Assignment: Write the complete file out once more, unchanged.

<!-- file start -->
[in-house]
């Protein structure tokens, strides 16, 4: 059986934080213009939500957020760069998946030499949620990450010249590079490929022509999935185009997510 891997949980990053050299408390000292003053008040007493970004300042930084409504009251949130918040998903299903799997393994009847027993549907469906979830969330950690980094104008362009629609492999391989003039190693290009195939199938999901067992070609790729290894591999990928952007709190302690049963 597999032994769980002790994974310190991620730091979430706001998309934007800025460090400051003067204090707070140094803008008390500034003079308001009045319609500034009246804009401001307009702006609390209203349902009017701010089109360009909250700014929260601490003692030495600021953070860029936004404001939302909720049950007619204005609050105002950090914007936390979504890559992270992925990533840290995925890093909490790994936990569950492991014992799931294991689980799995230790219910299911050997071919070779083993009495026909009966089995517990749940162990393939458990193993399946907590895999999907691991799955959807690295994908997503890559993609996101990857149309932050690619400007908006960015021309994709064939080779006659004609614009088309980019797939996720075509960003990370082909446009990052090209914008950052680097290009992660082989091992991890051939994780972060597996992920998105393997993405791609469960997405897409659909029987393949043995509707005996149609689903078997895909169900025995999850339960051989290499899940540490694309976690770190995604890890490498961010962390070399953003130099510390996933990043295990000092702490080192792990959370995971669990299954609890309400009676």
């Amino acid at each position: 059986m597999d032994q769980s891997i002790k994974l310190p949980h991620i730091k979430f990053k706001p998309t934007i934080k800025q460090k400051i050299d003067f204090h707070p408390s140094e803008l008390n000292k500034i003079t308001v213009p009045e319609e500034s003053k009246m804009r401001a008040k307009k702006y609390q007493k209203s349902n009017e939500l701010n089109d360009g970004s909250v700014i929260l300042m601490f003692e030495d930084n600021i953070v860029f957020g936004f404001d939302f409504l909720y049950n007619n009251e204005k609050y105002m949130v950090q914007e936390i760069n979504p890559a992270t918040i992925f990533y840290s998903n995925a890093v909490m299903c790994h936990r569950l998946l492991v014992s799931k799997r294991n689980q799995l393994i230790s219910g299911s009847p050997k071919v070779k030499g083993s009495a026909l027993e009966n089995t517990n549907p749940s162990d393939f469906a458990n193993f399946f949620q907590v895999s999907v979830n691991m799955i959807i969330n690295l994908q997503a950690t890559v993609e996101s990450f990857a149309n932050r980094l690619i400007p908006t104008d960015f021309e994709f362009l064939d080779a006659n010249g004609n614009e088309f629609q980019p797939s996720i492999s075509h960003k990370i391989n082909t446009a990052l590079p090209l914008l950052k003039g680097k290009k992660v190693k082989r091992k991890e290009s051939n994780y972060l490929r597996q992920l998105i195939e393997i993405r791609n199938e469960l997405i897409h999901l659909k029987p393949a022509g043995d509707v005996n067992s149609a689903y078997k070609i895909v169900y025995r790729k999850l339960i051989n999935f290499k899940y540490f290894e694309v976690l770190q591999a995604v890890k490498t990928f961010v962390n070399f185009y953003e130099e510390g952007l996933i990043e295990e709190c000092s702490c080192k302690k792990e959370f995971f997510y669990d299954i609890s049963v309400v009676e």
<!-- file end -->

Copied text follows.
[in-house]
């Protein structure tokens, strides 16, 4: 059986934080213009939500957020760069998946030499949620990450010249590079490929022509999935185009997510 891997949980990053050299408390000292003053008040007493970004300042930084409504009251949130918040998903299903799997393994009847027993549907469906979830969330950690980094104008362009629609492999391989003039190693290009195939199938999901067992070609790729290894591999990928952007709190302690049963 597999032994769980002790994974310190991620730091979430706001998309934007800025460090400051003067204090707070140094803008008390500034003079308001009045319609500034009246804009401001307009702006609390209203349902009017701010089109360009909250700014929260601490003692030495600021953070860029936004404001939302909720049950007619204005609050105002950090914007936390979504890559992270992925990533840290995925890093909490790994936990569950492991014992799931294991689980799995230790219910299911050997071919070779083993009495026909009966089995517990749940162990393939458990193993399946907590895999999907691991799955959807690295994908997503890559993609996101990857149309932050690619400007908006960015021309994709064939080779006659004609614009088309980019797939996720075509960003990370082909446009990052090209914008950052680097290009992660082989091992991890051939994780972060597996992920998105393997993405791609469960997405897409659909029987393949043995509707005996149609689903078997895909169900025995999850339960051989290499899940540490694309976690770190995604890890490498961010962390070399953003130099510390996933990043295990000092702490080192792990959370995971669990299954609890309400009676």
């Amino acid at each position: 059986m597999d032994q769980s891997i002790k994974l310190p949980h991620i730091k979430f990053k706001p998309t934007i934080k800025q460090k400051i050299d003067f204090h707070p408390s140094e803008l008390n000292k500034i003079t308001v213009p009045e319609e500034s003053k009246m804009r401001a008040k307009k702006y609390q007493k209203s349902n009017e939500l701010n089109d360009g970004s909250v700014i929260l300042m601490f003692e030495d930084n600021i953070v860029f957020g936004f404001d939302f409504l909720y049950n007619n009251e204005k609050y105002m949130v950090q914007e936390i760069n979504p890559a992270t918040i992925f990533y840290s998903n995925a890093v909490m299903c790994h936990r569950l998946l492991v014992s799931k799997r294991n689980q799995l393994i230790s219910g299911s009847p050997k071919v070779k030499g083993s009495a026909l027993e009966n089995t517990n549907p749940s162990d393939f469906a458990n193993f399946f949620q907590v895999s999907v979830n691991m799955i959807i969330n690295l994908q997503a950690t890559v993609e996101s990450f990857a149309n932050r980094l690619i400007p908006t104008d960015f021309e994709f362009l064939d080779a006659n010249g004609n614009e088309f629609q980019p797939s996720i492999s075509h960003k990370i391989n082909t446009a990052l590079p090209l914008l950052k003039g680097k290009k992660v190693k082989r091992k991890e290009s051939n994780y972060l490929r597996q992920l998105i195939e393997i993405r791609n199938e469960l997405i897409h999901l659909k029987p393949a022509g043995d509707v005996n067992s149609a689903y078997k070609i895909v169900y025995r790729k999850l339960i051989n999935f290499k899940y540490f290894e694309v976690l770190q591999a995604v890890k490498t990928f961010v962390n070399f185009y953003e130099e510390g952007l996933i990043e295990e709190c000092s702490c080192k302690k792990e959370f995971f997510y669990d299954i609890s049963v309400v009676e």